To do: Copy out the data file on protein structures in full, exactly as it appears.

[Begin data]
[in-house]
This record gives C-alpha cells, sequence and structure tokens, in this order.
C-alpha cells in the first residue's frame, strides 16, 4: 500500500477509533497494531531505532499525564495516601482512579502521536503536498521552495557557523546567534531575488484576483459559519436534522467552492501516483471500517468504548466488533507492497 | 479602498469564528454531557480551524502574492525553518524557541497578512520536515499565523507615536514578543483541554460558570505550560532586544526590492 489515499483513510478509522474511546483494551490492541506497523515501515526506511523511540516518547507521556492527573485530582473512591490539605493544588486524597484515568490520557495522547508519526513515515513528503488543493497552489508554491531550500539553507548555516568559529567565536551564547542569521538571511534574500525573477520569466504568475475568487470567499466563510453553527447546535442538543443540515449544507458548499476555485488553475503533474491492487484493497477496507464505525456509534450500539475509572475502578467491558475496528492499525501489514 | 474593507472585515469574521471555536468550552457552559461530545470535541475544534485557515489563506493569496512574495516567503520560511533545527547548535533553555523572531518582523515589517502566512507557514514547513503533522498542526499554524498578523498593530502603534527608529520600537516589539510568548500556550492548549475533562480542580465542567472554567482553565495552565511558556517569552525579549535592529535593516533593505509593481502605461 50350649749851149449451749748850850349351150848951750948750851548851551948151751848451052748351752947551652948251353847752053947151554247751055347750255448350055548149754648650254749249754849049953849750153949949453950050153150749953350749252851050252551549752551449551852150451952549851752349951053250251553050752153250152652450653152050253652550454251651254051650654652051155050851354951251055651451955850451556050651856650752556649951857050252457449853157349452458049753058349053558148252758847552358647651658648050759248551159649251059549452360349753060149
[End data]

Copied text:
[in-house]
This record gives C-alpha cells, sequence and structure tokens, in this order.
C-alpha cells in the first residue's frame, strides 16, 4: 500500500477509533497494531531505532499525564495516601482512579502521536503536498521552495557557523546567534531575488484576483459559519436534522467552492501516483471500517468504548466488533507492497 | 479602498469564528454531557480551524502574492525553518524557541497578512520536515499565523507615536514578543483541554460558570505550560532586544526590492 489515499483513510478509522474511546483494551490492541506497523515501515526506511523511540516518547507521556492527573485530582473512591490539605493544588486524597484515568490520557495522547508519526513515515513528503488543493497552489508554491531550500539553507548555516568559529567565536551564547542569521538571511534574500525573477520569466504568475475568487470567499466563510453553527447546535442538543443540515449544507458548499476555485488553475503533474491492487484493497477496507464505525456509534450500539475509572475502578467491558475496528492499525501489514 | 474593507472585515469574521471555536468550552457552559461530545470535541475544534485557515489563506493569496512574495516567503520560511533545527547548535533553555523572531518582523515589517502566512507557514514547513503533522498542526499554524498578523498593530502603534527608529520600537516589539510568548500556550492548549475533562480542580465542567472554567482553565495552565511558556517569552525579549535592529535593516533593505509593481502605461 50350649749851149449451749748850850349351150848951750948750851548851551948151751848451052748351752947551652948251353847752053947151554247751055347750255448350055548149754648650254749249754849049953849750153949949453950050153150749953350749252851050252551549752551449551852150451952549851752349951053250251553050752153250152652450653152050253652550454251651254051650654652051155050851354951251055651451955850451556050651856650752556649951857050252457449853157349452458049753058349053558148252758847552358647651658648050759248551159649251059549452360349753060149